There are many people who work to make Innsmouth Free Press happen. One of them is Nathaniel Katz, our editorial assistant. Today, we interview him.
IFP: Why are you interested in the publishing world?
NK: Wanting to know more about publishing came as a pretty natural consequence of loving stories for me. Being familiar with the first, writing stage of a book’s life and then seeing finished, published books left me curious about what came between, about how a word document turns into a hardcover and lands in someone’s hands. From a writing perspective, I also figured that it couldn’t hurt my chances of publication if I actually knew what publication consisted of.
IFP: What do you want to do when you grow up? Or mutate into a new life form?
NK: I don’t see my love of stories going anywhere. I imagine that, whatever I am doing, I will be reading and writing, and an interest in publishing will likely go along with that.
At the same time, I do intend to further pursue my interests in history, particularly Roman and Medieval. While reading about Caesar involves less nightgaunts than reading Lovecraft, I don’t see history as all that separate from literature. Both are, at least at the remove of a millennium or two, stories, with the latter mostly differing in being almost unimaginably complex and rich.
IFP: What grabs you in a story? What advice would you give an aspiring Innsmouth writer?
NK: The gold standard for fiction, in my opinion, is a mixture of profundity and entertainment. Make me believe you have something to show me about the world and convince me that nothing could possibly be a more enjoyable use of my time than seeing it.
For horror and Weird fiction, one of the main things I look for is a palpable atmosphere, a sense of being immersed in its strangeness and/or darkness. That can be achieved in any number of ways, such as the powerful prose and bleak vision of Thomas Ligotti or the visceral, living and hurting characters of Poppy Z. Brite. However it’s done, though, a good Weird story has to be, well, weird.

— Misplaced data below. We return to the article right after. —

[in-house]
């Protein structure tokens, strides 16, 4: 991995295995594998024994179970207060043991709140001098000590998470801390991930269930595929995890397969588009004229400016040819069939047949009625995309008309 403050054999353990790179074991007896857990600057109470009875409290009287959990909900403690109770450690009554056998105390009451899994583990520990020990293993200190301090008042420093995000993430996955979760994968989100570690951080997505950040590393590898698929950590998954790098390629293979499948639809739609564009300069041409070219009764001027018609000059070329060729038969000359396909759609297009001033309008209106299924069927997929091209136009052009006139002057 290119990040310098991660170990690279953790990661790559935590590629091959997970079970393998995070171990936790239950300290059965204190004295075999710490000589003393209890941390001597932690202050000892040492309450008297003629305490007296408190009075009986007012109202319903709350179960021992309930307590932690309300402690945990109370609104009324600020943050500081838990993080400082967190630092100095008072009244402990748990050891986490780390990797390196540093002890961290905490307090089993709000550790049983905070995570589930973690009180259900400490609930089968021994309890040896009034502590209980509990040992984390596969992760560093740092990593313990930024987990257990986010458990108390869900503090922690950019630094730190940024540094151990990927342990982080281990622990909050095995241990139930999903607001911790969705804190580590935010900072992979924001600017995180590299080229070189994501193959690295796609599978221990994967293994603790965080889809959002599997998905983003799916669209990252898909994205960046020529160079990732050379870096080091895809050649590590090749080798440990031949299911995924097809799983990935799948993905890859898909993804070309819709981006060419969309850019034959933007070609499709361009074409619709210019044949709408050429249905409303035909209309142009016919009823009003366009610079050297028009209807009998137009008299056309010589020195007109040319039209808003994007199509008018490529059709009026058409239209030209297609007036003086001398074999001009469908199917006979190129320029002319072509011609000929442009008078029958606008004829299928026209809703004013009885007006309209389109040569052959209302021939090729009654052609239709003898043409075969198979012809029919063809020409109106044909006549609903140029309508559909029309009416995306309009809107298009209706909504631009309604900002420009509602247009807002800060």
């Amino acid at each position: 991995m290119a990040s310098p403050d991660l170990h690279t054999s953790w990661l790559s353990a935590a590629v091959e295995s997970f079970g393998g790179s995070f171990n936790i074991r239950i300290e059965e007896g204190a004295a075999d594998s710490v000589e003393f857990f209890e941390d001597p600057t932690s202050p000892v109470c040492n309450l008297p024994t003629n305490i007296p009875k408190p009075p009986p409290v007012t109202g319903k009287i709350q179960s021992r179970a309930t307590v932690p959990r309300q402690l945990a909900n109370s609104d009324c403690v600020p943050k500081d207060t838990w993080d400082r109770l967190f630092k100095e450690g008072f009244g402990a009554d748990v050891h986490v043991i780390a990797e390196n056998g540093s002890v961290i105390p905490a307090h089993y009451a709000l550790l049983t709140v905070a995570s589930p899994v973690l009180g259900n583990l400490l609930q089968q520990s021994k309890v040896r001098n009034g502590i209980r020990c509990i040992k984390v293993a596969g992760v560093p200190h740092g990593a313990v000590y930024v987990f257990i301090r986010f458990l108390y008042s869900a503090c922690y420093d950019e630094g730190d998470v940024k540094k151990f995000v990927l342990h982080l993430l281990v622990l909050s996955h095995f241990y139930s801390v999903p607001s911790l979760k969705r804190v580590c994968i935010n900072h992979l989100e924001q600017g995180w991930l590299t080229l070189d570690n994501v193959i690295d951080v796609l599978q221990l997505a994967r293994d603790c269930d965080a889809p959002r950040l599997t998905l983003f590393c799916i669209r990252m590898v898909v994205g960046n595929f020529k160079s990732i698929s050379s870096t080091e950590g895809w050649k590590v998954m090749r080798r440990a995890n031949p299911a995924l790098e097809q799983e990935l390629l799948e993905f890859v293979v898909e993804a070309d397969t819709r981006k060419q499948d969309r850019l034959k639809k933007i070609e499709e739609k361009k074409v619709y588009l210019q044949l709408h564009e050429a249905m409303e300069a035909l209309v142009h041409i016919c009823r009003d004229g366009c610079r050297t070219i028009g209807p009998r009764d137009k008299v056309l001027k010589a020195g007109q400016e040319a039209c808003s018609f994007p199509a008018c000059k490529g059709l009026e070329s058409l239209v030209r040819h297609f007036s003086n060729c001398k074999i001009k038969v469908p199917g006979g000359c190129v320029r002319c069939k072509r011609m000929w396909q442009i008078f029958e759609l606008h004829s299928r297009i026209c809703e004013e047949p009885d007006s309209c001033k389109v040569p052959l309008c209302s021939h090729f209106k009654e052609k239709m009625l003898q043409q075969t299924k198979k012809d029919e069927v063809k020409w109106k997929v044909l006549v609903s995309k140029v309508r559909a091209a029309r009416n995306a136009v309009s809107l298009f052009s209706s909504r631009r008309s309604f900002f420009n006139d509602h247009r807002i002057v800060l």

In terms of more specific things that get me excited, anything historical grabs me right away. But that carries the huge caveat that, if I get the sense you don’t know what you are talking about, you’ve lost me for good right there.
As for someone wanting to submit to Innsmouth specifically, I would advise them to read the magazine. Get an idea of what kinds of stories the press likes. And enjoy those stories along the way, of course.
IFP: How did you discover Weird and horror fiction?
NK: I read Stephen King when I was pretty young, starting with Cell and then Needful Things, selecting which title to read next based on the highly scientific process of whatever order the local bookstore had them in on the shelf.
But I didn’t read much of the genre besides King until in the early part of high school, when a friend wouldn’t stop talking about H.P. Lovecraft. Eventually, mostly to get him to shut up about it, I got a slim Best Of-type collection. After reading “The Rats in the Wall” and “The Picture in the House,” my reaction was – meh. My friend, confused and a little distraught, begged me to give him one more chance. The third story was “The Outsider.” I fell in love. Two days later, I dove into the thick Barnes & Noble collection with all of his fiction, and he’s been one of my favorite authors since. I’ve even reread “The Rats in the Wall” and “The Picture in the House” a few times, and come to appreciate them, though I wouldn’t call either a favorite.
After that, I tore through all the horror and Weird fiction I could find, reading modern writers like Adam Nevill and Caitlin R. Kiernan and classic Weird authors, mostly chosen from their appearances in Lovecraft’s “Supernatural Horror in Literature.”
IFP: What are some of your favorite books?
NK: For Weird, Lovecraft and Ligotti’s short stories have no equals for me. Outside, my favorite books are George R.R. Martin’s A Song of Ice and Fire novels, Haruki Murakami’s Hard-Boiled Wonderland and the End of the War, David Foster Wallace’s Infinite Jest, and Virginia Woolf’s Mrs. Dalloway.
IFP: Best monster ever?
NK: I think I might have to go with Stephen King’s Pennywise from It. That clown had the luck to get to me before I was older and more jaded, to play around in my imagination and subconscious before I had built up defenses.
As a general type, though, Lovecraftian cosmic monstrosities can’t be beaten, seeing as I still get excited whenever I come across one in fiction and have yet to find a non-Pennywise clown that didn’t just make me groan.
Bio: Nathaniel Katz is working towards a handsome pair of degrees in English and History at Kenyon College. In all the free time he’s allowed, he reads, writes and reviews Fantasy, Science Fiction and Horror. His stories have appeared in, among other places, Beneath Ceaseless Skies, Fantastic Frontiers Magazine and Innsmouth Free Press’s Historical Lovecraft anthology. His reviews have wound up on Strange Horizons, the Innsmouth site, and his review blog and internet abode, The Hat Rack: >evilhat.blogspot.com.